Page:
Aug 25, 2012

Firenze - Falling in Love

There's a special feeling I get when I see an outstanding work of art. It's a tingle in my gut that falls somewhere between sensuality, submission, and joy. I get it when I see one of Pollock's drip paintings. I get it when I see Demoiselles D'Avignon. And I've gotten it twice here in Florence. 

The first was with Botticeili's "The Birth of Venus". It was painted in 1484 and I can't help but wonder why his contemporaries didn't just throw in their paint brushes when they saw it. His painting skill and choice of characters, their interaction with one another, the balance between them, even the elegance of the setting are all pitch perfect. What gives me that tingle though is the look on Venus' face, a look that she's directing right at me. Many of Botticelli's artistic contemporaries have their subjects staring into space or at the other characters in the scene. Not Venus. Her glance makes this painting come alive. And what a glance!  It's at once innocent  vulnerability and sensual flourish, complemented by a demure gesture of modesty. Her gaze captures all that I love about youthful femininity—blooming sensuality, a newly found elegance, innocence, vulnerability. In other words, human poetry.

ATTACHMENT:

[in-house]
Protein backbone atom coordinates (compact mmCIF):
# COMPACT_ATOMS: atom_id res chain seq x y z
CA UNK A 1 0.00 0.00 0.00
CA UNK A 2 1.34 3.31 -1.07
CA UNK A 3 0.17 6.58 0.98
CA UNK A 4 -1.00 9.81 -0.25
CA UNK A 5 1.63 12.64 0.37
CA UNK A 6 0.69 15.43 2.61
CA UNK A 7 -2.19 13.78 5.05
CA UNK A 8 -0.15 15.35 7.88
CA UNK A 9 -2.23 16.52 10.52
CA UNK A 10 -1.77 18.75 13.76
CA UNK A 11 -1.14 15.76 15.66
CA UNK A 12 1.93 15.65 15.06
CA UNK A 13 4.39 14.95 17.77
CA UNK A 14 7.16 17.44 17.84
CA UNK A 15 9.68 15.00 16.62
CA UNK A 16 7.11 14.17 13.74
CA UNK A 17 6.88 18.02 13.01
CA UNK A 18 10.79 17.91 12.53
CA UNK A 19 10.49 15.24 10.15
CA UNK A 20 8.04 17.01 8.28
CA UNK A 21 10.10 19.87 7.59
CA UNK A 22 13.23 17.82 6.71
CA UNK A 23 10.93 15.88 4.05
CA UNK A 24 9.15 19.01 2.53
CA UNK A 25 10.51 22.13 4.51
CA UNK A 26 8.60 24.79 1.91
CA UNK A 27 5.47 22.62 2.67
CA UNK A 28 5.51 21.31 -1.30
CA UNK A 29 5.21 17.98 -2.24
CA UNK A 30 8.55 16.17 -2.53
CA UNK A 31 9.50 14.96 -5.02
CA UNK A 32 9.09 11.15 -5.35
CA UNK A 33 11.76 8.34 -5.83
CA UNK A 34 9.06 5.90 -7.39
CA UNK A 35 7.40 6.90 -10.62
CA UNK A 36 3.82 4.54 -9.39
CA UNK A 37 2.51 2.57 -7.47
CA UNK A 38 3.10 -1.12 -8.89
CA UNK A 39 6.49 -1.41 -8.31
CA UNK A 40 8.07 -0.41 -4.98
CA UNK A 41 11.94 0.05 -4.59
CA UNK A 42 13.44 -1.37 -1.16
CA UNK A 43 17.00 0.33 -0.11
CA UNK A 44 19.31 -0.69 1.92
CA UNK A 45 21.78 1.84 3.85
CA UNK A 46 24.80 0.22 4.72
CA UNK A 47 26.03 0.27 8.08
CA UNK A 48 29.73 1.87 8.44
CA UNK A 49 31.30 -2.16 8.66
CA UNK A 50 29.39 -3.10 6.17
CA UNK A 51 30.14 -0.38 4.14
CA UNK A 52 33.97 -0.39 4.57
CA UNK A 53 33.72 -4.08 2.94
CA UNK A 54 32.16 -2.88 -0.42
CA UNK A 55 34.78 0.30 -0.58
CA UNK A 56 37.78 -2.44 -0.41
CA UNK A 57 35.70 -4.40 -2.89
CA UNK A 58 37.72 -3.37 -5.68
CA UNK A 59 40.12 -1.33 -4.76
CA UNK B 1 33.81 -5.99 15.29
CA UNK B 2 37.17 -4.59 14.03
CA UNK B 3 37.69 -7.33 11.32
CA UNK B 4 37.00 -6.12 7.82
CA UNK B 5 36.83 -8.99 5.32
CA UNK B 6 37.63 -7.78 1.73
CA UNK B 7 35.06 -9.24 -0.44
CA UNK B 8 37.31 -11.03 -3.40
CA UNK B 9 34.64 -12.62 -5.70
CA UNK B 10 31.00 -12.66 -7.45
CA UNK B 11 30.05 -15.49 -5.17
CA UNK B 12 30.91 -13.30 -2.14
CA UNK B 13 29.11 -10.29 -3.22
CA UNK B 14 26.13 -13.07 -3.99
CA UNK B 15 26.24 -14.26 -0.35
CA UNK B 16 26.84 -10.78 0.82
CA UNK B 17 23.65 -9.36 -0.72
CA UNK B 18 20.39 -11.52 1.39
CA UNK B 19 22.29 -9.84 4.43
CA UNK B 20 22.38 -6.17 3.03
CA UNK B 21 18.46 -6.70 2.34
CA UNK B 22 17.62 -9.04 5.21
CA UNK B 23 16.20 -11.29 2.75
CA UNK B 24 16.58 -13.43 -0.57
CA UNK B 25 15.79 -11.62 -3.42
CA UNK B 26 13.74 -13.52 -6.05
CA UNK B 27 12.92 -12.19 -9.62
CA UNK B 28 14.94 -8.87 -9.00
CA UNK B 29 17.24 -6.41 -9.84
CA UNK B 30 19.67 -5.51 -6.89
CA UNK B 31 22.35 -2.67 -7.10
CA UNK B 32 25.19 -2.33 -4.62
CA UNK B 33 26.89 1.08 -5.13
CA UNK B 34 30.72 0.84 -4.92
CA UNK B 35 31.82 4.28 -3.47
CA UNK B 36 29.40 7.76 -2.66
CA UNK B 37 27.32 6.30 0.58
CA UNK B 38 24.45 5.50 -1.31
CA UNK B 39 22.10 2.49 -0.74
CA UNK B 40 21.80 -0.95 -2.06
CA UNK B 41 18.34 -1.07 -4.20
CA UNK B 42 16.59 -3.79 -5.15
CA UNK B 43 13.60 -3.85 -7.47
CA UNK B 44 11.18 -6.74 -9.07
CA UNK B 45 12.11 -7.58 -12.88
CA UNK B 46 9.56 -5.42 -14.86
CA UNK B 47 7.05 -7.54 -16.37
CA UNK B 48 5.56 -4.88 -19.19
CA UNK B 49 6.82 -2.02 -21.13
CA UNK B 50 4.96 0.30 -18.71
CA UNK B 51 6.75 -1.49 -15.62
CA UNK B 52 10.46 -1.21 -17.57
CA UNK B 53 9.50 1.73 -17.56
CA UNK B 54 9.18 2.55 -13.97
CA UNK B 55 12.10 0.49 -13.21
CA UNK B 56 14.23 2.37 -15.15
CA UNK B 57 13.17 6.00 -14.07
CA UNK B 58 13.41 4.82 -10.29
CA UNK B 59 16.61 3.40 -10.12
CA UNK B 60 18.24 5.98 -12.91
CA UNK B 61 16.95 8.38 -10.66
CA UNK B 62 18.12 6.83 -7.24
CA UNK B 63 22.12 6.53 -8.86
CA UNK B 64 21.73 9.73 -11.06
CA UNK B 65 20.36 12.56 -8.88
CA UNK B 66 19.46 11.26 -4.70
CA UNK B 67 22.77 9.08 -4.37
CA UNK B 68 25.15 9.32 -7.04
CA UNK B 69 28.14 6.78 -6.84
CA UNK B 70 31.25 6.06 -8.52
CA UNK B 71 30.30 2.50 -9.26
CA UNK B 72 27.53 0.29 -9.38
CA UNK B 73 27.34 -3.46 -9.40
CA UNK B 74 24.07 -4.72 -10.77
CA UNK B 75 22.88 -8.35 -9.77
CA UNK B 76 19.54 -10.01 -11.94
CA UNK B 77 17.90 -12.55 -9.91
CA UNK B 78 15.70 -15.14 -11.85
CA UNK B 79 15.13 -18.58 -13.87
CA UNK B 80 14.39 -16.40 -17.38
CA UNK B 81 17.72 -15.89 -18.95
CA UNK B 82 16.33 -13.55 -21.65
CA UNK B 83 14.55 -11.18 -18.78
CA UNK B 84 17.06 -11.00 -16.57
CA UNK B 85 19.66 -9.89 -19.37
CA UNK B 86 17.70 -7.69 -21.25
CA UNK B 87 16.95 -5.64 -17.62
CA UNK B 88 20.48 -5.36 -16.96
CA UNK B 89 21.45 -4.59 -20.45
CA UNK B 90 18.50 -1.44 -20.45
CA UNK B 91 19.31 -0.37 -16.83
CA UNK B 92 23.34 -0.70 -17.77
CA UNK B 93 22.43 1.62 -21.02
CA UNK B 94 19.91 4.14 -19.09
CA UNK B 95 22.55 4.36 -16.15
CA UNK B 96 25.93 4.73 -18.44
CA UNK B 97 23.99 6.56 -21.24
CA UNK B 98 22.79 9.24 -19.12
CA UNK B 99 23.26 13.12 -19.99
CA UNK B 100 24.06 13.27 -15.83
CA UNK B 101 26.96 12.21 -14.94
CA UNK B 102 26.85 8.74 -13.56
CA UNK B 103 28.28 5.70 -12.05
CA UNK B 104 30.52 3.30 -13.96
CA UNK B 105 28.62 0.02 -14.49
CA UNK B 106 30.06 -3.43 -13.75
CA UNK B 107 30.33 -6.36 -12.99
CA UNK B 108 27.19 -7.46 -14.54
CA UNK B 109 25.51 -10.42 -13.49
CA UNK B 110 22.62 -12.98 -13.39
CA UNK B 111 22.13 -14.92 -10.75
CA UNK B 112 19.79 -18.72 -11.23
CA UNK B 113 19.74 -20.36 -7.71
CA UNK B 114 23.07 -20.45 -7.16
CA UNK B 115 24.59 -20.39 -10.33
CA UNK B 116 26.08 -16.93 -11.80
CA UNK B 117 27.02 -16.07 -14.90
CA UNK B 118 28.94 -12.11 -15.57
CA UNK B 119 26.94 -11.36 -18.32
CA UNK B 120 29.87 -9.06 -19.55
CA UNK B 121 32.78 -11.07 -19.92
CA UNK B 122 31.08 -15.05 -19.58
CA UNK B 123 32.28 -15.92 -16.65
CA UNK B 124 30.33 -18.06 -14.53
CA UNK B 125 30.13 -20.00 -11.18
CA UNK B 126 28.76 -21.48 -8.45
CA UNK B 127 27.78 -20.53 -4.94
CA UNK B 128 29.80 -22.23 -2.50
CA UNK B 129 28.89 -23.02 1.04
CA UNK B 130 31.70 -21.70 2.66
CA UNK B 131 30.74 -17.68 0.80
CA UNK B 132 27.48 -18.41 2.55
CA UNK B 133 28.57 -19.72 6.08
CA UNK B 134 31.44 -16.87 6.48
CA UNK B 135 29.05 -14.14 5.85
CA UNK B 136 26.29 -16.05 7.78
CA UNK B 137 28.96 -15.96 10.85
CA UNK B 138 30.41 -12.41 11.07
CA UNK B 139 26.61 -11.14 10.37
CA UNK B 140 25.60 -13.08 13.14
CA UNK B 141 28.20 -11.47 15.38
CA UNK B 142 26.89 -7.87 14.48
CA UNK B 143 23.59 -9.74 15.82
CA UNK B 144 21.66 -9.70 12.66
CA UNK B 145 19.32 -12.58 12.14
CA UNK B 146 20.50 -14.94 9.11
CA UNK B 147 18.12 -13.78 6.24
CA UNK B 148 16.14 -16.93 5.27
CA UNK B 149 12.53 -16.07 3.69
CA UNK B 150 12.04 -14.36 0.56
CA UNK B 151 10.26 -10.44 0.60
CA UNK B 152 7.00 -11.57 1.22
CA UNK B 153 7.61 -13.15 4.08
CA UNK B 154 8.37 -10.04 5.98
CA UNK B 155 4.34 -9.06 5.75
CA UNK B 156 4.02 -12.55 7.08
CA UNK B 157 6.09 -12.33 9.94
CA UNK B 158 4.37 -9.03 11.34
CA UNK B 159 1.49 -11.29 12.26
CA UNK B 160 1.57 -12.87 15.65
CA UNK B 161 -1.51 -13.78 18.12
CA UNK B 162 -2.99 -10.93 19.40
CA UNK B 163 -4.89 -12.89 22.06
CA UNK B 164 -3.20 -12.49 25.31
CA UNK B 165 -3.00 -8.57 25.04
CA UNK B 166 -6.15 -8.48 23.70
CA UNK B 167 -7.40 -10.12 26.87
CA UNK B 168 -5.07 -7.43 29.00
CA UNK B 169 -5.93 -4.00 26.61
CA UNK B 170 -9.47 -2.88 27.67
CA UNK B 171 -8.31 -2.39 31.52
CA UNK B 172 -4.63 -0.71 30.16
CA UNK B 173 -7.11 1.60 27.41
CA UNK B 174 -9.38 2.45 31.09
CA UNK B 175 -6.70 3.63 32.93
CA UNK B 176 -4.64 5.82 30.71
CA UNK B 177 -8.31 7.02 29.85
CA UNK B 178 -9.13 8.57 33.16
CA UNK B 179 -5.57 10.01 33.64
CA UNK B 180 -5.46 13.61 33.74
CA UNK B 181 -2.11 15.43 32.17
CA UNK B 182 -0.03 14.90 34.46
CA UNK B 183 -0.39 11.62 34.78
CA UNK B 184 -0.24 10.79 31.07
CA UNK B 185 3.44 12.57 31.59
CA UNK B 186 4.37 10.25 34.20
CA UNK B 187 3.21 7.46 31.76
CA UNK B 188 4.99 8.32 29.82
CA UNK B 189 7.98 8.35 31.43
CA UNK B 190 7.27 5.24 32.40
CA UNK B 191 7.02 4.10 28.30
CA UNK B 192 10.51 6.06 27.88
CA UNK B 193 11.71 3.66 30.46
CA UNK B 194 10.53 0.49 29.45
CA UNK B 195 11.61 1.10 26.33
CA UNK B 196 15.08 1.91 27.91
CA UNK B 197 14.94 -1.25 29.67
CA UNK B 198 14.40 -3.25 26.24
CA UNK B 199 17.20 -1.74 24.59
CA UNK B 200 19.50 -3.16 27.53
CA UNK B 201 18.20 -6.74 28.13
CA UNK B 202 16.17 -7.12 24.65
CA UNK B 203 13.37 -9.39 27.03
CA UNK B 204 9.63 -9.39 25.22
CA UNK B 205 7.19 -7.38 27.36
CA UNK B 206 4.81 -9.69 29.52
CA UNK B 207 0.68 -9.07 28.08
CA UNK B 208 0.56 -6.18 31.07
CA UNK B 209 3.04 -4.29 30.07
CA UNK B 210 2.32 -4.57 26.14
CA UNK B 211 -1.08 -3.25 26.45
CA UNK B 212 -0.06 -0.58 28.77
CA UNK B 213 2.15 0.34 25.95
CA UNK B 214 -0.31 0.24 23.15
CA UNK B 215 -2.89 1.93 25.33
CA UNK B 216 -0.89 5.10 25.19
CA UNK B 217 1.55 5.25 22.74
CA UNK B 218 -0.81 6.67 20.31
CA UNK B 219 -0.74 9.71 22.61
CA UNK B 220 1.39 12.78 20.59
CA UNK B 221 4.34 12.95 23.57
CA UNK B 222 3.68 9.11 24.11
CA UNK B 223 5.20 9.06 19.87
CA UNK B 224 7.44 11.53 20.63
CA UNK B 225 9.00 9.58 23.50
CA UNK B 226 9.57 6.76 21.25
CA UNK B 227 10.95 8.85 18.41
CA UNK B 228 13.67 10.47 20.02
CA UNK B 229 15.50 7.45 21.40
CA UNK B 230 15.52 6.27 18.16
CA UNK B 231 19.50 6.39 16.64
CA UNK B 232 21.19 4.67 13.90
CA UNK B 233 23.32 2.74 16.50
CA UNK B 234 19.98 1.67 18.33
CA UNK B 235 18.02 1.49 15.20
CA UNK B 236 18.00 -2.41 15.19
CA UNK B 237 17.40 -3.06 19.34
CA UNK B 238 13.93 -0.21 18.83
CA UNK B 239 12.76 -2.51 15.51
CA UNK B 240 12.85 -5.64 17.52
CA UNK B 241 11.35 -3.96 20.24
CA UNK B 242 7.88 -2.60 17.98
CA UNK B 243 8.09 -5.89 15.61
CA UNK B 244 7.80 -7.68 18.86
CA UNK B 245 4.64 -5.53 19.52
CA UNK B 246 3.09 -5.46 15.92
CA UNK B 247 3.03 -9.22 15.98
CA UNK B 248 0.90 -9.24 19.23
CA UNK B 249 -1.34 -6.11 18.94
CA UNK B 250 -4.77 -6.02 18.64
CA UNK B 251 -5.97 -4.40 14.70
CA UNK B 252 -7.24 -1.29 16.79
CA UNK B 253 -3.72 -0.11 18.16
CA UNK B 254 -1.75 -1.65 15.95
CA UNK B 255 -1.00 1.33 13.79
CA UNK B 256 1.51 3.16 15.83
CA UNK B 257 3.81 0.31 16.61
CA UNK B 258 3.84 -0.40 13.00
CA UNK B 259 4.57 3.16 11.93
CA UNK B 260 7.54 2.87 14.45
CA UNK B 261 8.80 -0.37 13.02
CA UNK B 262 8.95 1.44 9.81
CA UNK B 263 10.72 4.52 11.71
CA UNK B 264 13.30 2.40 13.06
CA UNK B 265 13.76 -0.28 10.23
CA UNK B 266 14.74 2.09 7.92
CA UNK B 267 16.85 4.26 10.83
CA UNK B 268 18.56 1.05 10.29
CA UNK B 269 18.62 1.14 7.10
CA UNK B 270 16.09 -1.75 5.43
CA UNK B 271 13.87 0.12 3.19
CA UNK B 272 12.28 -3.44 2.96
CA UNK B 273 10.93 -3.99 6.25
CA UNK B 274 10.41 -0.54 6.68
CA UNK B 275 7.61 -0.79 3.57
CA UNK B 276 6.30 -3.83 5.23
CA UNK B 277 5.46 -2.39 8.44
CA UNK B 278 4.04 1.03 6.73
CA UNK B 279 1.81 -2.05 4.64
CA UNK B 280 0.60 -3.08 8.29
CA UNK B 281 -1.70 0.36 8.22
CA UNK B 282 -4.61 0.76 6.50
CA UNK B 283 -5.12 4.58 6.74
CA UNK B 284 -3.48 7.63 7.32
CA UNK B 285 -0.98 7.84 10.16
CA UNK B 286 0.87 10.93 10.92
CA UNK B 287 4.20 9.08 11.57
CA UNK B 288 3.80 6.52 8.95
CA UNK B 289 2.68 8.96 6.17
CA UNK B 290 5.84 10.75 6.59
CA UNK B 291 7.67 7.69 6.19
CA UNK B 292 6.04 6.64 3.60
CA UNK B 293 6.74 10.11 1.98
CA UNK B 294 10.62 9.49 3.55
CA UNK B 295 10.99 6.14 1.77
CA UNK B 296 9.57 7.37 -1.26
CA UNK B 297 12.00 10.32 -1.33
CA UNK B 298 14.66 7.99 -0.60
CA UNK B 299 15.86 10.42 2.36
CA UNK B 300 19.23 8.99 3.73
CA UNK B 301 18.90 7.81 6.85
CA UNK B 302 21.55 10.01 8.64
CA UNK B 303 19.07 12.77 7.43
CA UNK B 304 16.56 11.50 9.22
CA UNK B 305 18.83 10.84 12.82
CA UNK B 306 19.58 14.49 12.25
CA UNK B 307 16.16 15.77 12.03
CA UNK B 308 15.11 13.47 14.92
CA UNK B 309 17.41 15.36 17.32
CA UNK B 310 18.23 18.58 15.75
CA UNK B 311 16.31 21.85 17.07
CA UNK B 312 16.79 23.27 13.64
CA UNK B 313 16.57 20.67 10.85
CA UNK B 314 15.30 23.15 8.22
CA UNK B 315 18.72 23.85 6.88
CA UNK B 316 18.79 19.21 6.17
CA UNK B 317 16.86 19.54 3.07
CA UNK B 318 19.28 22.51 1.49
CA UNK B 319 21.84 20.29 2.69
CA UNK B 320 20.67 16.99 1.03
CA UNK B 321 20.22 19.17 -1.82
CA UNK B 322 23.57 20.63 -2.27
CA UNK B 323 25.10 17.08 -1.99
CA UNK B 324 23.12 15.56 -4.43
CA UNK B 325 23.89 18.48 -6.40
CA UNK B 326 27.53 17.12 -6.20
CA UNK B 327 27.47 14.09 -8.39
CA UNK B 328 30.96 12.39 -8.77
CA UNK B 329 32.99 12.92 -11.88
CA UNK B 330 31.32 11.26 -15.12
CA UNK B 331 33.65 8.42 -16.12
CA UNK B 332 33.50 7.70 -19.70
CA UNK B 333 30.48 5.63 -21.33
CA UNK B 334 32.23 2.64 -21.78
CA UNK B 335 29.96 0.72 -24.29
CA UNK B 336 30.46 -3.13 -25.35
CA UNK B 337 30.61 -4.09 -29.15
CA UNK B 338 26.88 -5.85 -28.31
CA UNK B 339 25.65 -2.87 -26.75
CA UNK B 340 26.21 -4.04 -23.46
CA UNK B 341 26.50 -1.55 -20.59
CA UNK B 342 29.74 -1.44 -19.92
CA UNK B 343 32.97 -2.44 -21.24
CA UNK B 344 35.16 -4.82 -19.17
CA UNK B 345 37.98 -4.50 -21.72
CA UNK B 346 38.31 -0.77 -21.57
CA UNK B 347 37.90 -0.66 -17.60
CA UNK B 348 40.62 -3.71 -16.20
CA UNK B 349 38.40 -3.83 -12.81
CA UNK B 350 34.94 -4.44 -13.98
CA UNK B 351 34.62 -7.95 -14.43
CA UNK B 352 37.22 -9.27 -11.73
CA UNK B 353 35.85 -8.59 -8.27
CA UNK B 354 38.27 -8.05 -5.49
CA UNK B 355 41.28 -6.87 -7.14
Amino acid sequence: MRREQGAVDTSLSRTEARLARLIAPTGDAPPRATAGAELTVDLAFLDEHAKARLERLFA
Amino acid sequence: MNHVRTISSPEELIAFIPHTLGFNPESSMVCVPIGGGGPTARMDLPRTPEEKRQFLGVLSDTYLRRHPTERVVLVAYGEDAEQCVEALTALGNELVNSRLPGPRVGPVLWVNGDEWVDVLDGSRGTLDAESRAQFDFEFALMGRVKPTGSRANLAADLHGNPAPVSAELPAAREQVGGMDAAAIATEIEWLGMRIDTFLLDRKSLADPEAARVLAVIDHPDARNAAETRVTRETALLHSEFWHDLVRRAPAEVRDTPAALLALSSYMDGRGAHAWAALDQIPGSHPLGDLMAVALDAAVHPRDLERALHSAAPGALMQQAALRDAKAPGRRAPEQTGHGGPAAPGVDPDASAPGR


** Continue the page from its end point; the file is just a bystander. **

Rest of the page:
As many of my six readers know, I'm a big fan of Frank Lloyd Wright. I get a similar tingly feeling everything I visit Fallingwater. The mark of brilliance in any of the arts, including architecture, is the ability to simultaneously present two opposites in complement of one another.  Wright's genius with Fallingwater was in creating a tranquil dwelling above a natural hazard, and incorporating the sounds, sights and even access to that hazard as an integral part of a building typically associated with safety and refuge.

In the same way, Botticelli manages to portray a Venus who you want to both protect and ravage, with her as eager party to either.

August is not the best time to visit Florence. Tourists like locusts,100° heat, $5 gelato and most shops closed for vacation. Seeing this one painting makes it all worthwhile.

1 comment:

Lucy said...

The Birth of Venus, grown woman being born of the sea is by far one of my favorites. I saw the real thing many years ago at MOMA in NYC and wrote a college paper on it.

My first impression was, wow--what an incredible work of art!! It's size alone made an impact on me; the colors, depth, etc. I agree with the blog author--I felt as though she jumped out at me--as if she was really there. Her presence almost alive...